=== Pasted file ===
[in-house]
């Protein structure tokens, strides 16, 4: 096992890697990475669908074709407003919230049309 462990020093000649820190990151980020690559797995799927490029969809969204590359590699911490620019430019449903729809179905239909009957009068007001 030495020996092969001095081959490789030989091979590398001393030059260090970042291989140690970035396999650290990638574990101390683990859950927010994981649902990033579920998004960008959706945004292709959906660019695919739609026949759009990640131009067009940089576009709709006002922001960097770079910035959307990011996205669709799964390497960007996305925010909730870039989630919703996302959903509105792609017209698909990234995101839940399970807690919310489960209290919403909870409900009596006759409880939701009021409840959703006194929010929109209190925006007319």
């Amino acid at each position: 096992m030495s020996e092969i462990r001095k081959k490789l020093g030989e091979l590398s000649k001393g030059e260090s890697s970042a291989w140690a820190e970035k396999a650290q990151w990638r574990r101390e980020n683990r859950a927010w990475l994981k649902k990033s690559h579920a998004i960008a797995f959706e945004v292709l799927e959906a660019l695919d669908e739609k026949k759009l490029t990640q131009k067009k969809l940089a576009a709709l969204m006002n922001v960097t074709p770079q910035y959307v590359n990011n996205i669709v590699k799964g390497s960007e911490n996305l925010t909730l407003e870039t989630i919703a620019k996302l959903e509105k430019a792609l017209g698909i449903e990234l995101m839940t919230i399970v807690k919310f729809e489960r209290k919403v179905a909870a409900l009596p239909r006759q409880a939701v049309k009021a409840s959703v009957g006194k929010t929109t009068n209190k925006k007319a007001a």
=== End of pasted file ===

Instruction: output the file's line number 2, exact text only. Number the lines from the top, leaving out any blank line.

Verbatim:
């Protein structure tokens, strides 16, 4: 096992890697990475669908074709407003919230049309 462990020093000649820190990151980020690559797995799927490029969809969204590359590699911490620019430019449903729809179905239909009957009068007001 030495020996092969001095081959490789030989091979590398001393030059260090970042291989140690970035396999650290990638574990101390683990859950927010994981649902990033579920998004960008959706945004292709959906660019695919739609026949759009990640131009067009940089576009709709006002922001960097770079910035959307990011996205669709799964390497960007996305925010909730870039989630919703996302959903509105792609017209698909990234995101839940399970807690919310489960209290919403909870409900009596006759409880939701009021409840959703006194929010929109209190925006007319």